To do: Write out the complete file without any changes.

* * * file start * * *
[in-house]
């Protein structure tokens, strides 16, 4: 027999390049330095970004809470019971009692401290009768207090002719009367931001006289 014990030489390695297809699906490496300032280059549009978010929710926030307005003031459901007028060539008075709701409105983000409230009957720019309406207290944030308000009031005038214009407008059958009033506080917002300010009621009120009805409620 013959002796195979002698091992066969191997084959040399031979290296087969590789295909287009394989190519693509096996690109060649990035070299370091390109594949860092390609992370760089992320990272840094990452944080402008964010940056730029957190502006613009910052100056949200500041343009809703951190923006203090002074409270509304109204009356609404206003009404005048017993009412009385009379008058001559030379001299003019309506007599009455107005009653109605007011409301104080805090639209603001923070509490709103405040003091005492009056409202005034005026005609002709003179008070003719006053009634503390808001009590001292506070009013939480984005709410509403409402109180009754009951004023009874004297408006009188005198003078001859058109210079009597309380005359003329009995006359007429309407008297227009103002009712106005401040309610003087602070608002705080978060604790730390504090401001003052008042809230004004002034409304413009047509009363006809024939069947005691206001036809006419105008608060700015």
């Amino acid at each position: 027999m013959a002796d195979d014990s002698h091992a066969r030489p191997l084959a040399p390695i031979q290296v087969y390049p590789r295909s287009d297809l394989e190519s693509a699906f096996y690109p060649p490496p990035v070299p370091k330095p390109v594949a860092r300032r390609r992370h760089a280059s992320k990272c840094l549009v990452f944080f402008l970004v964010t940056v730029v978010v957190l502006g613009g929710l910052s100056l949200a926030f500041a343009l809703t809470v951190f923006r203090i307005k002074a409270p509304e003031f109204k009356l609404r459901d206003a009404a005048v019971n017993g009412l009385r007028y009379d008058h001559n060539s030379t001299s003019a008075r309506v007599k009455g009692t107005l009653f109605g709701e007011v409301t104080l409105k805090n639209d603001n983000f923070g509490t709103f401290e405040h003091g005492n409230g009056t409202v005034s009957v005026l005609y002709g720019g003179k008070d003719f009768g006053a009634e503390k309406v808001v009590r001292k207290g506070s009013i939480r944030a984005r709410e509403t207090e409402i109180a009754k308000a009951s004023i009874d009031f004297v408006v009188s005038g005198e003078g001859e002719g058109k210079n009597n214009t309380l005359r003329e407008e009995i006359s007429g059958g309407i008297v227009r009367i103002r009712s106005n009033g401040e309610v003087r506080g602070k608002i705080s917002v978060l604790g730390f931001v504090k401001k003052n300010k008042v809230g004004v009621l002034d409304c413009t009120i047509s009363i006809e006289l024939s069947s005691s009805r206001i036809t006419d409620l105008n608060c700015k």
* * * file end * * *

[in-house]
């Protein structure tokens, strides 16, 4: 027999390049330095970004809470019971009692401290009768207090002719009367931001006289 014990030489390695297809699906490496300032280059549009978010929710926030307005003031459901007028060539008075709701409105983000409230009957720019309406207290944030308000009031005038214009407008059958009033506080917002300010009621009120009805409620 013959002796195979002698091992066969191997084959040399031979290296087969590789295909287009394989190519693509096996690109060649990035070299370091390109594949860092390609992370760089992320990272840094990452944080402008964010940056730029957190502006613009910052100056949200500041343009809703951190923006203090002074409270509304109204009356609404206003009404005048017993009412009385009379008058001559030379001299003019309506007599009455107005009653109605007011409301104080805090639209603001923070509490709103405040003091005492009056409202005034005026005609002709003179008070003719006053009634503390808001009590001292506070009013939480984005709410509403409402109180009754009951004023009874004297408006009188005198003078001859058109210079009597309380005359003329009995006359007429309407008297227009103002009712106005401040309610003087602070608002705080978060604790730390504090401001003052008042809230004004002034409304413009047509009363006809024939069947005691206001036809006419105008608060700015």
């Amino acid at each position: 027999m013959a002796d195979d014990s002698h091992a066969r030489p191997l084959a040399p390695i031979q290296v087969y390049p590789r295909s287009d297809l394989e190519s693509a699906f096996y690109p060649p490496p990035v070299p370091k330095p390109v594949a860092r300032r390609r992370h760089a280059s992320k990272c840094l549009v990452f944080f402008l970004v964010t940056v730029v978010v957190l502006g613009g929710l910052s100056l949200a926030f500041a343009l809703t809470v951190f923006r203090i307005k002074a409270p509304e003031f109204k009356l609404r459901d206003a009404a005048v019971n017993g009412l009385r007028y009379d008058h001559n060539s030379t001299s003019a008075r309506v007599k009455g009692t107005l009653f109605g709701e007011v409301t104080l409105k805090n639209d603001n983000f923070g509490t709103f401290e405040h003091g005492n409230g009056t409202v005034s009957v005026l005609y002709g720019g003179k008070d003719f009768g006053a009634e503390k309406v808001v009590r001292k207290g506070s009013i939480r944030a984005r709410e509403t207090e409402i109180a009754k308000a009951s004023i009874d009031f004297v408006v009188s005038g005198e003078g001859e002719g058109k210079n009597n214009t309380l005359r003329e407008e009995i006359s007429g059958g309407i008297v227009r009367i103002r009712s106005n009033g401040e309610v003087r506080g602070k608002i705080s917002v978060l604790g730390f931001v504090k401001k003052n300010k008042v809230g004004v009621l002034d409304c413009t009120i047509s009363i006809e006289l024939s069947s005691s009805r206001i036809t006419d409620l105008n608060c700015k």